Nervous System

Multiple Sclerosis (MS)

Multiple sclerosis:

It is an autoimmune disease that affects the central nervous system (the brain and spinal cord). It is a chronic disease that affects people differently. It is the most neurological disease which ends with disabilities among the youth, and the symptoms generally appear between the ages of 20 to 40 years. Females are more likely to suffer from this disease than males.
Types of MS:
There are four main types of MS, named according to the development of symptoms over time:
  • Relapsing-remitting MS: Symptoms of this type come in the form of attacks or seizures, and between attacks people recover or return to their usual level of disability. It may be weeks, months, or even years before another attack occurs, followed again by a period of lethargy. Most people with MS initially have this type of disease.
  • Secondary-advanced multiple sclerosis: People with this type usually have a previous history of attacks, but then symptoms begin to appear gradually and steadily, and there is a deterioration in their functions over time. Most people with this type of disease may continue to develop if it is not treated.
  • Primary MS: This type is less common and is characterized by a gradual worsening of symptoms from the onset with no significant relapses or exacerbations of the disease, although there may be temporary or minor relief of symptoms.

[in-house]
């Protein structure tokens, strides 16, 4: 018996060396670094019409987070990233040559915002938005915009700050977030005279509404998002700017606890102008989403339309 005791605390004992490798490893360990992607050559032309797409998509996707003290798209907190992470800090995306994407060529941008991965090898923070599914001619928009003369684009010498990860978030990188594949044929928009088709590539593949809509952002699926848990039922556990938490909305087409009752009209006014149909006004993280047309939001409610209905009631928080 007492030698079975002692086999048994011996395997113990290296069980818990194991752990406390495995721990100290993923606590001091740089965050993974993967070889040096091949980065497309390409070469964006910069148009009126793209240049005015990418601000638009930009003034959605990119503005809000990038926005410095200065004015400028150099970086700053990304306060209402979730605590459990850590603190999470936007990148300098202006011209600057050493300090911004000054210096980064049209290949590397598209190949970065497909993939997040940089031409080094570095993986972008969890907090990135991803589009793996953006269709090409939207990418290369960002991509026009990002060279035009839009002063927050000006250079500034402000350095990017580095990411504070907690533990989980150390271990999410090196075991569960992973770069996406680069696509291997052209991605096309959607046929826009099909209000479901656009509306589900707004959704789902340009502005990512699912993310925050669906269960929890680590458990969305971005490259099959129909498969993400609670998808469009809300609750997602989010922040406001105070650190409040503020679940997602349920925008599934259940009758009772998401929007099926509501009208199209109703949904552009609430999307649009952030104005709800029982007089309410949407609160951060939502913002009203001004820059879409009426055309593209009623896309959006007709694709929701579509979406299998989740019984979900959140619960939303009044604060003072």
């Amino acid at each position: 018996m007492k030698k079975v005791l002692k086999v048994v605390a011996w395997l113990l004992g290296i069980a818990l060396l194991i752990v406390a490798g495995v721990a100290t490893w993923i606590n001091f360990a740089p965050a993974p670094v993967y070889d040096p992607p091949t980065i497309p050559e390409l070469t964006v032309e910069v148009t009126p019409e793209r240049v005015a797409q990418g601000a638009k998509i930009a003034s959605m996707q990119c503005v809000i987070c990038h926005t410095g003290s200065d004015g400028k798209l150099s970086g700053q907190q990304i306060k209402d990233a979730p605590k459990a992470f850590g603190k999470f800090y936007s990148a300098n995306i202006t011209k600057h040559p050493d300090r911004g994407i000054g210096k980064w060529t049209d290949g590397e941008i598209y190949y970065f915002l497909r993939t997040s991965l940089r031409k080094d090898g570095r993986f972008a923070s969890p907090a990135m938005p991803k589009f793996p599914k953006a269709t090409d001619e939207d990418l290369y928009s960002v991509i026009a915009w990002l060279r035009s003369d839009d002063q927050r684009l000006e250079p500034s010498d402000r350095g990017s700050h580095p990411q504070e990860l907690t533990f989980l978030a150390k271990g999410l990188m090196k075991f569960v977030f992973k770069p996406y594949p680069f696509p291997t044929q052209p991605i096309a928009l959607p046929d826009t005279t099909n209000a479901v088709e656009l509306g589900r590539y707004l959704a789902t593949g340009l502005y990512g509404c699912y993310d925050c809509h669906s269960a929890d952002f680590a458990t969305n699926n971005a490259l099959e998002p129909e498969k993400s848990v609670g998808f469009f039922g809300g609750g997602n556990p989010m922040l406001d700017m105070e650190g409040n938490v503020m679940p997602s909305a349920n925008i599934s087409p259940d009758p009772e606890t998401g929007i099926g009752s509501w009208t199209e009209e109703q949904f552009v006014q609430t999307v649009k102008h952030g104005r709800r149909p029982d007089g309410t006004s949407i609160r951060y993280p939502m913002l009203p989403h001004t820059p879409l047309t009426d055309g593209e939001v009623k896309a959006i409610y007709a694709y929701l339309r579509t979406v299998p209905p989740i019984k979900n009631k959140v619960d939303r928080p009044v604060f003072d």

• Progressive-relapsing MS: It is the rarest type of MS in which there is a continuous worsening of symptoms from the onset with acute relapses that can occur over time in the course of the disease.
Causes of MS:
When a person has multiple sclerosis, immune system cells that protect the body from viruses and bacteria mistakenly attack myelin (a substance that forms the protective sheath that covers nerve fibers) in the central nervous system (the brain and spinal cord), and the cause of this attack is still unknown, but scientists indicate several possible explanations for why the immune system attacks myelin in the central nervous system, and the most common explanation is a viral infection, especially Epstein-Barr virus (EBV), or a genetic defect. Some environmental factors may also play a role.
The natural course of MS varies from person to person, so it would be difficult predict the symptoms. Most sufferers experience short symptoms followed by long periods of relative remission (lethargy), with partial or complete recovery. The onset of symptoms and duration usually depends on the specific type but may start over a few days and disappear quickly or develop slowly and gradually over many years. Early symptoms often include: